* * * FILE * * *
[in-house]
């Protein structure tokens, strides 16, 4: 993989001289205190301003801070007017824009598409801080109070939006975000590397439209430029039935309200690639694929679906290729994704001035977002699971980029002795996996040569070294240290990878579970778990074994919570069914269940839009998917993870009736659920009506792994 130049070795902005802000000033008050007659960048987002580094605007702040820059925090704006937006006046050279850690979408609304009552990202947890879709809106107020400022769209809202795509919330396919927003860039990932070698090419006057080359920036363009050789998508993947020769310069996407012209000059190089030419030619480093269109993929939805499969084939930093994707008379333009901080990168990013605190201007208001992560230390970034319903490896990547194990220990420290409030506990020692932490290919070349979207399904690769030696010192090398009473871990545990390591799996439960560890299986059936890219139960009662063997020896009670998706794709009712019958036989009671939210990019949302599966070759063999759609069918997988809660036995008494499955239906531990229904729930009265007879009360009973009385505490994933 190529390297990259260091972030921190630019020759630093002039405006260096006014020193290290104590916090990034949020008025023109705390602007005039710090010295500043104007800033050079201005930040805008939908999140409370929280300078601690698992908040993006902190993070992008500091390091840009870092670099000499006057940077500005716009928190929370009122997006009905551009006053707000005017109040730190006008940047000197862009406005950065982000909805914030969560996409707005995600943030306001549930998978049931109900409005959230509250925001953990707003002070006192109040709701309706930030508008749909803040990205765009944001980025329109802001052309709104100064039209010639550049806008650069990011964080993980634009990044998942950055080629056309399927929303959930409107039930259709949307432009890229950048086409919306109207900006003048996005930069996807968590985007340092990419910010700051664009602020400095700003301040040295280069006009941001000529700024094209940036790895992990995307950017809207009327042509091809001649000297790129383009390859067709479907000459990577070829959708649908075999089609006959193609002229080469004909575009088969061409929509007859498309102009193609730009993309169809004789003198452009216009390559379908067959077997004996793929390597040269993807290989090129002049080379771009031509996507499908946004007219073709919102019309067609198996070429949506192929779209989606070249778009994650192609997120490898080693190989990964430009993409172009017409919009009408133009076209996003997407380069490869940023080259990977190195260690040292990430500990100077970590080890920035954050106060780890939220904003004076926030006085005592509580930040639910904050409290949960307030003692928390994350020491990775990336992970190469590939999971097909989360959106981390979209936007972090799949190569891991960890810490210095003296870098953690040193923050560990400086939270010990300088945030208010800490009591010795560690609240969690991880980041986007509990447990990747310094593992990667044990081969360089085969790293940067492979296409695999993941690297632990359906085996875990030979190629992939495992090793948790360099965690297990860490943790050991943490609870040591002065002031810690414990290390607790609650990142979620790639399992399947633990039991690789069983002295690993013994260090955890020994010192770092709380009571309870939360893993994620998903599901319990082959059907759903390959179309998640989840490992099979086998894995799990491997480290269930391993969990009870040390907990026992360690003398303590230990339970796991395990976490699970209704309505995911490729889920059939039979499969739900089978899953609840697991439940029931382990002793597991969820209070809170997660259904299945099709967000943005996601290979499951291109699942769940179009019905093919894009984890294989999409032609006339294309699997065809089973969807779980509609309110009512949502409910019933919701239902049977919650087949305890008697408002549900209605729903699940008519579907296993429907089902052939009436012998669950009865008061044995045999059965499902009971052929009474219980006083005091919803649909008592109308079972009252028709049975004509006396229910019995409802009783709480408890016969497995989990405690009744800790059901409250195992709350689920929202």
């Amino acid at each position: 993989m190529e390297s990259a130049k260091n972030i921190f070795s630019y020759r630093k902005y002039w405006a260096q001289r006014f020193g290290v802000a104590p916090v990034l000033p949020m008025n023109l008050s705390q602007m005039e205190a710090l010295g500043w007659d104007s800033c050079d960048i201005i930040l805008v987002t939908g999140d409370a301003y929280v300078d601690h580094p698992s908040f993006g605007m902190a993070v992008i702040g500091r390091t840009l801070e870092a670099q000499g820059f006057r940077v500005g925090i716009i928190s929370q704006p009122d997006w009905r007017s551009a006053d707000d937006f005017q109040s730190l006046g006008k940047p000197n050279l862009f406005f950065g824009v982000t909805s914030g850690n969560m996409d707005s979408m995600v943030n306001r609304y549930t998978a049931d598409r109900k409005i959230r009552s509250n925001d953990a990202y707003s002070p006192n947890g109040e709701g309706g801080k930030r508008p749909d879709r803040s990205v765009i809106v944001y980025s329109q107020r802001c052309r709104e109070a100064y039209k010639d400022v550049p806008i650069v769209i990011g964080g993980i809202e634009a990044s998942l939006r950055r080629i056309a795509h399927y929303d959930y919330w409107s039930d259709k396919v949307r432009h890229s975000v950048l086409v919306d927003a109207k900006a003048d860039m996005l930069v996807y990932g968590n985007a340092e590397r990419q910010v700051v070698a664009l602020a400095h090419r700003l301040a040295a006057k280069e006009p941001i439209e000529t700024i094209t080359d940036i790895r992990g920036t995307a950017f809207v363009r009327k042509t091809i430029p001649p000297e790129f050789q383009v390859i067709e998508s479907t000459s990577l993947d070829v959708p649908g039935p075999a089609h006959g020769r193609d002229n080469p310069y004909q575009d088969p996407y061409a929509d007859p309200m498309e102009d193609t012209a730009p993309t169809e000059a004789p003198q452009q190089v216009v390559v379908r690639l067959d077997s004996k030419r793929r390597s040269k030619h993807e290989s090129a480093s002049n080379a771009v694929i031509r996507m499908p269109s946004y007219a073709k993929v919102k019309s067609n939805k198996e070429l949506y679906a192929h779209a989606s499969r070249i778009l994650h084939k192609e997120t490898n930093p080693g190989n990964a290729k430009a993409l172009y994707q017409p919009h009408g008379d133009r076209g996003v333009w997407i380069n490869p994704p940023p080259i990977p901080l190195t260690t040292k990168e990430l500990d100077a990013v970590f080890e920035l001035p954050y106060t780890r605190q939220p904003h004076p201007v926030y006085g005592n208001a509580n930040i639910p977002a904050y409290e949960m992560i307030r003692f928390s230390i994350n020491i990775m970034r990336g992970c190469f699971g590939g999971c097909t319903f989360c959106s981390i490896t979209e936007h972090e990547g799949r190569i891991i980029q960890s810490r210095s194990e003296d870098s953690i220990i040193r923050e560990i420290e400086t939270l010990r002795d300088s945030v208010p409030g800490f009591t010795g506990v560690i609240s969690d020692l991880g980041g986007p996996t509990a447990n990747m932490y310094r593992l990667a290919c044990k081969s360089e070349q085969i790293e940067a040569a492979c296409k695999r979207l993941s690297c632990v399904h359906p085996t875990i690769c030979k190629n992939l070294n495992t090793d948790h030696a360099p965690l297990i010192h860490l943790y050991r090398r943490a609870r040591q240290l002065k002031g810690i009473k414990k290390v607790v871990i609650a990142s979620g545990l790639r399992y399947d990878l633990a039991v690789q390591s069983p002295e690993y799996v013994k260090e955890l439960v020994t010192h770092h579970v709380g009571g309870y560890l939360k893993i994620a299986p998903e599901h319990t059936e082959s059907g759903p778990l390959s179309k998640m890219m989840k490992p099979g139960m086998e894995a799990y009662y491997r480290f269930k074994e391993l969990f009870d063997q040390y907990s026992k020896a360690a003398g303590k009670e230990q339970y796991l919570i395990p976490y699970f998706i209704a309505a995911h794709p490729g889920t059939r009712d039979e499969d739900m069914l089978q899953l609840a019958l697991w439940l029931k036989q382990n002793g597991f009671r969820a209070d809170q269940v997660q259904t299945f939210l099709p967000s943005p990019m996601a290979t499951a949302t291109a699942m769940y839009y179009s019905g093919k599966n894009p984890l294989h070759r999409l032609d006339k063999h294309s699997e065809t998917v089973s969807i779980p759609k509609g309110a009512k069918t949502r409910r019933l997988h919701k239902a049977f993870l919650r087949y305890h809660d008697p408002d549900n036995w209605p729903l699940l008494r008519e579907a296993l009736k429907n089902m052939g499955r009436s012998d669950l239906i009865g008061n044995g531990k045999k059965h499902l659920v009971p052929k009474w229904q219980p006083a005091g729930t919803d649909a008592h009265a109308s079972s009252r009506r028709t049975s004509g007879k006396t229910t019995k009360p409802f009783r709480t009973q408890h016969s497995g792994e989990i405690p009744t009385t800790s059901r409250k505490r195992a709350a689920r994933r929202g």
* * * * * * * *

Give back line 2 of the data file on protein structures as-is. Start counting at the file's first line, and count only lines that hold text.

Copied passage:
């Protein structure tokens, strides 16, 4: 993989001289205190301003801070007017824009598409801080109070939006975000590397439209430029039935309200690639694929679906290729994704001035977002699971980029002795996996040569070294240290990878579970778990074994919570069914269940839009998917993870009736659920009506792994 130049070795902005802000000033008050007659960048987002580094605007702040820059925090704006937006006046050279850690979408609304009552990202947890879709809106107020400022769209809202795509919330396919927003860039990932070698090419006057080359920036363009050789998508993947020769310069996407012209000059190089030419030619480093269109993929939805499969084939930093994707008379333009901080990168990013605190201007208001992560230390970034319903490896990547194990220990420290409030506990020692932490290919070349979207399904690769030696010192090398009473871990545990390591799996439960560890299986059936890219139960009662063997020896009670998706794709009712019958036989009671939210990019949302599966070759063999759609069918997988809660036995008494499955239906531990229904729930009265007879009360009973009385505490994933 190529390297990259260091972030921190630019020759630093002039405006260096006014020193290290104590916090990034949020008025023109705390602007005039710090010295500043104007800033050079201005930040805008939908999140409370929280300078601690698992908040993006902190993070992008500091390091840009870092670099000499006057940077500005716009928190929370009122997006009905551009006053707000005017109040730190006008940047000197862009406005950065982000909805914030969560996409707005995600943030306001549930998978049931109900409005959230509250925001953990707003002070006192109040709701309706930030508008749909803040990205765009944001980025329109802001052309709104100064039209010639550049806008650069990011964080993980634009990044998942950055080629056309399927929303959930409107039930259709949307432009890229950048086409919306109207900006003048996005930069996807968590985007340092990419910010700051664009602020400095700003301040040295280069006009941001000529700024094209940036790895992990995307950017809207009327042509091809001649000297790129383009390859067709479907000459990577070829959708649908075999089609006959193609002229080469004909575009088969061409929509007859498309102009193609730009993309169809004789003198452009216009390559379908067959077997004996793929390597040269993807290989090129002049080379771009031509996507499908946004007219073709919102019309067609198996070429949506192929779209989606070249778009994650192609997120490898080693190989990964430009993409172009017409919009009408133009076209996003997407380069490869940023080259990977190195260690040292990430500990100077970590080890920035954050106060780890939220904003004076926030006085005592509580930040639910904050409290949960307030003692928390994350020491990775990336992970190469590939999971097909989360959106981390979209936007972090799949190569891991960890810490210095003296870098953690040193923050560990400086939270010990300088945030208010800490009591010795560690609240969690991880980041986007509990447990990747310094593992990667044990081969360089085969790293940067492979296409695999993941690297632990359906085996875990030979190629992939495992090793948790360099965690297990860490943790050991943490609870040591002065002031810690414990290390607790609650990142979620790639399992399947633990039991690789069983002295690993013994260090955890020994010192770092709380009571309870939360893993994620998903599901319990082959059907759903390959179309998640989840490992099979086998894995799990491997480290269930391993969990009870040390907990026992360690003398303590230990339970796991395990976490699970209704309505995911490729889920059939039979499969739900089978899953609840697991439940029931382990002793597991969820209070809170997660259904299945099709967000943005996601290979499951291109699942769940179009019905093919894009984890294989999409032609006339294309699997065809089973969807779980509609309110009512949502409910019933919701239902049977919650087949305890008697408002549900209605729903699940008519579907296993429907089902052939009436012998669950009865008061044995045999059965499902009971052929009474219980006083005091919803649909008592109308079972009252028709049975004509006396229910019995409802009783709480408890016969497995989990405690009744800790059901409250195992709350689920929202």